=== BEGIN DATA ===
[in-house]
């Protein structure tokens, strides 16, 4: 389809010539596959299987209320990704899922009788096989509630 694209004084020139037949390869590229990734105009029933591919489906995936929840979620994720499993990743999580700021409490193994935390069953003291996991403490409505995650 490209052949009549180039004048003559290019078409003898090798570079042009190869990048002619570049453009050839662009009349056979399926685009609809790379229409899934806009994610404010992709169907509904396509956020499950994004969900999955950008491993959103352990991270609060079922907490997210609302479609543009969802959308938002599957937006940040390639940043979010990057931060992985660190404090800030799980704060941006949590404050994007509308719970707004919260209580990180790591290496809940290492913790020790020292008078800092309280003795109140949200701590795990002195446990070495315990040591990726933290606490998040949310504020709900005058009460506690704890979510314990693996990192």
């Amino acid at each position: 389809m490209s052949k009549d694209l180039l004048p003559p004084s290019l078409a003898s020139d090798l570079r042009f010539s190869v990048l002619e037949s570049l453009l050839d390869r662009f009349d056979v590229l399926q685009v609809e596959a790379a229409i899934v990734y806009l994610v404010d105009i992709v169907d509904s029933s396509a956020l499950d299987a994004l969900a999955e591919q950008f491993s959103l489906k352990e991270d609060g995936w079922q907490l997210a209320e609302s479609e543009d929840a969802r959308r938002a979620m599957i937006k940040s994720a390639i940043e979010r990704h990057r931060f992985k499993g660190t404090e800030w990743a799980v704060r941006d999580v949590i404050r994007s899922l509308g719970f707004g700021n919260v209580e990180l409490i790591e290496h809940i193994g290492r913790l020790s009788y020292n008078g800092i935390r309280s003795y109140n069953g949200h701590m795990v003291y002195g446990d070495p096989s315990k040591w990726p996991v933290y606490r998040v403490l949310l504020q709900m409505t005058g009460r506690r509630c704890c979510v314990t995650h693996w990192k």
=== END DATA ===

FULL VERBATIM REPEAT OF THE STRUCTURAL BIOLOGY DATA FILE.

[in-house]
């Protein structure tokens, strides 16, 4: 389809010539596959299987209320990704899922009788096989509630 694209004084020139037949390869590229990734105009029933591919489906995936929840979620994720499993990743999580700021409490193994935390069953003291996991403490409505995650 490209052949009549180039004048003559290019078409003898090798570079042009190869990048002619570049453009050839662009009349056979399926685009609809790379229409899934806009994610404010992709169907509904396509956020499950994004969900999955950008491993959103352990991270609060079922907490997210609302479609543009969802959308938002599957937006940040390639940043979010990057931060992985660190404090800030799980704060941006949590404050994007509308719970707004919260209580990180790591290496809940290492913790020790020292008078800092309280003795109140949200701590795990002195446990070495315990040591990726933290606490998040949310504020709900005058009460506690704890979510314990693996990192």
């Amino acid at each position: 389809m490209s052949k009549d694209l180039l004048p003559p004084s290019l078409a003898s020139d090798l570079r042009f010539s190869v990048l002619e037949s570049l453009l050839d390869r662009f009349d056979v590229l399926q685009v609809e596959a790379a229409i899934v990734y806009l994610v404010d105009i992709v169907d509904s029933s396509a956020l499950d299987a994004l969900a999955e591919q950008f491993s959103l489906k352990e991270d609060g995936w079922q907490l997210a209320e609302s479609e543009d929840a969802r959308r938002a979620m599957i937006k940040s994720a390639i940043e979010r990704h990057r931060f992985k499993g660190t404090e800030w990743a799980v704060r941006d999580v949590i404050r994007s899922l509308g719970f707004g700021n919260v209580e990180l409490i790591e290496h809940i193994g290492r913790l020790s009788y020292n008078g800092i935390r309280s003795y109140n069953g949200h701590m795990v003291y002195g446990d070495p096989s315990k040591w990726p996991v933290y606490r998040v403490l949310l504020q709900m409505t005058g009460r506690r509630c704890c979510v314990t995650h693996w990192k």